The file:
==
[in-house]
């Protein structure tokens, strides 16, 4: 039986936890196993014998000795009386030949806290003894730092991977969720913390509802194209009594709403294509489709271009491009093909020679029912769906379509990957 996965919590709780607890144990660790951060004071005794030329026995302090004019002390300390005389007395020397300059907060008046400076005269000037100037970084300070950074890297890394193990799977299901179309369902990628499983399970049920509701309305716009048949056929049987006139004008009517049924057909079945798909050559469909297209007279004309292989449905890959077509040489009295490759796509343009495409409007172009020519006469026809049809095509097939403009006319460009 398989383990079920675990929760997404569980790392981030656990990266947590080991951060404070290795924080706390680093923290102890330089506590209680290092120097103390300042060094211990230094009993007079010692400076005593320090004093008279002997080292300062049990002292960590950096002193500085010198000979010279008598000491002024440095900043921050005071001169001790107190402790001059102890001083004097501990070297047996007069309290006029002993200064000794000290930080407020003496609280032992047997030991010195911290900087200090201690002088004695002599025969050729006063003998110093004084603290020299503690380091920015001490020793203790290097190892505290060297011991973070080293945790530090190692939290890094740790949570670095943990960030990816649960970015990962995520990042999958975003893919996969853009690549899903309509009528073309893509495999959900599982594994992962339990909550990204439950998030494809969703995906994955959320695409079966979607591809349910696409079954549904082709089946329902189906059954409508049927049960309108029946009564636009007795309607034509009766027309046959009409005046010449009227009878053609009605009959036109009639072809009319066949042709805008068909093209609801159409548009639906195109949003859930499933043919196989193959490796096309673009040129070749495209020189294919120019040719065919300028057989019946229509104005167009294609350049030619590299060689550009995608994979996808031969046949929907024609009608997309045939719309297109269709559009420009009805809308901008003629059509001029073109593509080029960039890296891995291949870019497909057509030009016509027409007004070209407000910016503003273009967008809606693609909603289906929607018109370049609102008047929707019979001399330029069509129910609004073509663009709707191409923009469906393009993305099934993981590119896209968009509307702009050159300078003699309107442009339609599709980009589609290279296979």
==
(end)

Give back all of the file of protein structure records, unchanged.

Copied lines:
[in-house]
């Protein structure tokens, strides 16, 4: 039986936890196993014998000795009386030949806290003894730092991977969720913390509802194209009594709403294509489709271009491009093909020679029912769906379509990957 996965919590709780607890144990660790951060004071005794030329026995302090004019002390300390005389007395020397300059907060008046400076005269000037100037970084300070950074890297890394193990799977299901179309369902990628499983399970049920509701309305716009048949056929049987006139004008009517049924057909079945798909050559469909297209007279004309292989449905890959077509040489009295490759796509343009495409409007172009020519006469026809049809095509097939403009006319460009 398989383990079920675990929760997404569980790392981030656990990266947590080991951060404070290795924080706390680093923290102890330089506590209680290092120097103390300042060094211990230094009993007079010692400076005593320090004093008279002997080292300062049990002292960590950096002193500085010198000979010279008598000491002024440095900043921050005071001169001790107190402790001059102890001083004097501990070297047996007069309290006029002993200064000794000290930080407020003496609280032992047997030991010195911290900087200090201690002088004695002599025969050729006063003998110093004084603290020299503690380091920015001490020793203790290097190892505290060297011991973070080293945790530090190692939290890094740790949570670095943990960030990816649960970015990962995520990042999958975003893919996969853009690549899903309509009528073309893509495999959900599982594994992962339990909550990204439950998030494809969703995906994955959320695409079966979607591809349910696409079954549904082709089946329902189906059954409508049927049960309108029946009564636009007795309607034509009766027309046959009409005046010449009227009878053609009605009959036109009639072809009319066949042709805008068909093209609801159409548009639906195109949003859930499933043919196989193959490796096309673009040129070749495209020189294919120019040719065919300028057989019946229509104005167009294609350049030619590299060689550009995608994979996808031969046949929907024609009608997309045939719309297109269709559009420009009805809308901008003629059509001029073109593509080029960039890296891995291949870019497909057509030009016509027409007004070209407000910016503003273009967008809606693609909603289906929607018109370049609102008047929707019979001399330029069509129910609004073509663009709707191409923009469906393009993305099934993981590119896209968009509307702009050159300078003699309107442009339609599709980009589609290279296979």